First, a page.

A device that is attached to the person converts signals from the brain to the vocal tract directly into words that will then appear as text on a screen.
In a scientific breakthrough, researchers at UC San Francisco (UCSF) have successfully developed a tool called "speech neuroprosthesis." Every year, thousands of people lose the ability to speak due to stroke, accident, or disease. This tool has enabled a man with severe paralysis to communicate in full sentences through text that appears on a screen. It was tested for the first time on a 36-year-old man diagnosed with post-stroke anarthria and spastic quadriparesis and was a success. The results were published in the New England Journal of Medicine.
Breakthrough Technology: @UCSF researchers, led by neurosurgeon Edward Chang, have successfully developed a “speech neuroprosthesis” that has enabled a man with severe paralysis to communicate. https://t.co/xH3Yup6xat #ucsfweill— UCSF Neurosurgery (@NeurosurgUCSF) July 14, 2021
What sets this method apart from those that were already in existence is that communication techniques were focused on restoring communication through spelling-based approaches that typed out letters individually in text. But this research, led by neurosurgeon Edward Chang, MD, and the Joan and Sanford Weill Chair of Neurological Surgery at UCSF, translates the signals intended to control muscles of the vocal system for speaking words, rather than using signals to move the arm or hand that enables typing. What it essentially means is that signals from the brain to the vocal tract are converted directly into words that will then appear as text on a screen.
“With speech, we normally communicate information at a very high rate, up to 150 or 200 words per minute,” Chang said, according to a press release from UCSF. He also noted that spelling-based approaches that use typing, writing, or controlling a cursor are slower and more laborious alternatives. “Going straight to words, as we’re doing here, has great advantages because it’s closer to how we normally speak.” A subdural multielectrode array was attached over the sensorimotor cortex that controls speech in a person with anarthria. Using deep-learning algorithms, they were able to create computational models to detect and classify words from patterns in the recorded cortical activity over 48 sessions and 22 hours of cortical activity.
"This is the first successful demonstration of direct decoding of full words from the brain activity of someone who is paralyzed and cannot speak.” In @NEJM, @UCSF neurosurgeon Edward Chang & team describe a new technology for restoring speech: https://t.co/iBNCgS9lBm #ucsfweill pic.twitter.com/z8xnkwn8qL— UCSF Neurosurgery (@NeurosurgUCSF) July 15, 2021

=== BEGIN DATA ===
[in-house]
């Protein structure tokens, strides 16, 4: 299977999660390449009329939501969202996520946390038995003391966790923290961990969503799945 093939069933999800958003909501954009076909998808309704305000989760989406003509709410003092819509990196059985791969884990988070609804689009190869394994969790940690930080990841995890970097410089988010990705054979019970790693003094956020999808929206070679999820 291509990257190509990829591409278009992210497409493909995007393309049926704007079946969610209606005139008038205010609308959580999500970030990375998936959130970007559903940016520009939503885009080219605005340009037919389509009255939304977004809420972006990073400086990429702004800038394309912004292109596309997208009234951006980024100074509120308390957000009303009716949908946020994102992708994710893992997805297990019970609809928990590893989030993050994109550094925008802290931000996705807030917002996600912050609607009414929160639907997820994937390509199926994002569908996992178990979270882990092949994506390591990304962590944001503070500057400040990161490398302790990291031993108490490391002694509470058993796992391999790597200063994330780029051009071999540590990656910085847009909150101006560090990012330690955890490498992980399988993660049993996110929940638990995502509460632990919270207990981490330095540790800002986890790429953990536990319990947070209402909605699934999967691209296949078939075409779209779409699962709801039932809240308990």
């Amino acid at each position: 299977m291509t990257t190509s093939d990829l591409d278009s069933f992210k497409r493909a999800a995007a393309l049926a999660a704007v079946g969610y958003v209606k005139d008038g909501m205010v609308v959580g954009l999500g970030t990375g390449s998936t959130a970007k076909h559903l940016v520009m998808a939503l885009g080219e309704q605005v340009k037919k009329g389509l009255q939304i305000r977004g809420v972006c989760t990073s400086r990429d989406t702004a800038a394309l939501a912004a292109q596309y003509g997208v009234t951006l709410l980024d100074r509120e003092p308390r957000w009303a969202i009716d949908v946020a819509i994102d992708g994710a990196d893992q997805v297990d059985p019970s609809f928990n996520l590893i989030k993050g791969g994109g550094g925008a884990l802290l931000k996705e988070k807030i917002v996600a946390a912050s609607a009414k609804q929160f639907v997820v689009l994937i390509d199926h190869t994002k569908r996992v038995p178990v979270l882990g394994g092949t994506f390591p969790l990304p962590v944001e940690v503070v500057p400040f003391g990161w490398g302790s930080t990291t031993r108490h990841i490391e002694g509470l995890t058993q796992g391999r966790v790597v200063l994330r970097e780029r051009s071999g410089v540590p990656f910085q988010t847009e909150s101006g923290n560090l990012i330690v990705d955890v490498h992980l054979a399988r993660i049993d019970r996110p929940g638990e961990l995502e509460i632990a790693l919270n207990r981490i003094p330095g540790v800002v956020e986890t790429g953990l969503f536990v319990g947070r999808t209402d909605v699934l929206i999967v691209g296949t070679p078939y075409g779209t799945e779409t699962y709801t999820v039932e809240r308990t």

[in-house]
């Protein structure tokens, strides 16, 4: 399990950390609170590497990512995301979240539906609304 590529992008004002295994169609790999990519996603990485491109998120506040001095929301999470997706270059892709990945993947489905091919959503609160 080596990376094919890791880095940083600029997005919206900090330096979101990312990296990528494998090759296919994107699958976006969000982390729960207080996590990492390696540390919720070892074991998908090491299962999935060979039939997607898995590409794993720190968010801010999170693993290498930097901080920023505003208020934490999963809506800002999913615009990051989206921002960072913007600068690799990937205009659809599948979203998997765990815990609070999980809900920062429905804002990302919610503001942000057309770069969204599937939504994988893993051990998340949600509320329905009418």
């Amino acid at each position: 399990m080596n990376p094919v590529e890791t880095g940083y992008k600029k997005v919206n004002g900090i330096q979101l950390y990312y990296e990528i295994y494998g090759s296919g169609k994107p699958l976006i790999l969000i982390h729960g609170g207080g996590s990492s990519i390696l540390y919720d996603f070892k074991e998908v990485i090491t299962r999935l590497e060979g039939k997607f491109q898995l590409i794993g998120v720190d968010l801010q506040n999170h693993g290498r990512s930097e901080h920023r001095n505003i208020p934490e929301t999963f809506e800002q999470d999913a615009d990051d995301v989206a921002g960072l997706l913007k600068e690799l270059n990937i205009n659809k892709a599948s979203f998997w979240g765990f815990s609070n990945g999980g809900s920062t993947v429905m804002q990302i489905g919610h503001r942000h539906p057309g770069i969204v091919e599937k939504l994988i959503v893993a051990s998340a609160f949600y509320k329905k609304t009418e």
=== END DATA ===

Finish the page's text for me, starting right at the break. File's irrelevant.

The research has been going on for over a decade and was concluded with the first participant of a clinical research trial. “To our knowledge, this is the first successful demonstration of direct decoding of full words from the brain activity of someone who is paralyzed and cannot speak,” Chang stated. “It shows strong promise to restore communication by tapping into the brain's natural speech machinery.” This new approach could one day enable people with a speech impairment to fully communicate. To investigate the potential of this technology Chang partnered with colleague Karunesh Ganguly, MD, Ph.D., an associate professor of neurology.
Groundbreaking “neuroprosthesis” with the promise to transform the quality of life of patients experiencing speech loss. Kudos to the patient BRAVO1, @ChangLabUcsf, @NeurosurgUCSF, and all their collaborators with this pioneering work. https://t.co/AcwkAS7uc4— Andy Lai, MD, MPH (@andyrlai) July 15, 2021
Chang and Ganguly launched a study known as “BRAVO” (Brain-Computer Interface Restoration of Arm and Voice) and recruited the assistance of a man who had suffered a devastating brainstem stroke more than 15 years ago. The stroke had severely damaged the connection between his brain and his vocal tract and limbs. The man wanted to be referred to as BRAVO1 and used a pointer attached to a cap to point at letters to form words for communication. After the multielectrode array was attached he attempted to speak a selected number of words and the signals were recorded.
“We were thrilled to see the accurate decoding of a variety of meaningful sentences,” David Moses, Ph.D., who helped translate the speech signals to full words said. “We’ve shown that it is actually possible to facilitate communication in this way and that it has potential for use in conversational settings.” They were able to decode sentences from the participant’s cortical activity in real-time at a median rate of 15.2 words per minute. The team will now be expanding their trial to include more participants affected by severe paralysis and communication deficits.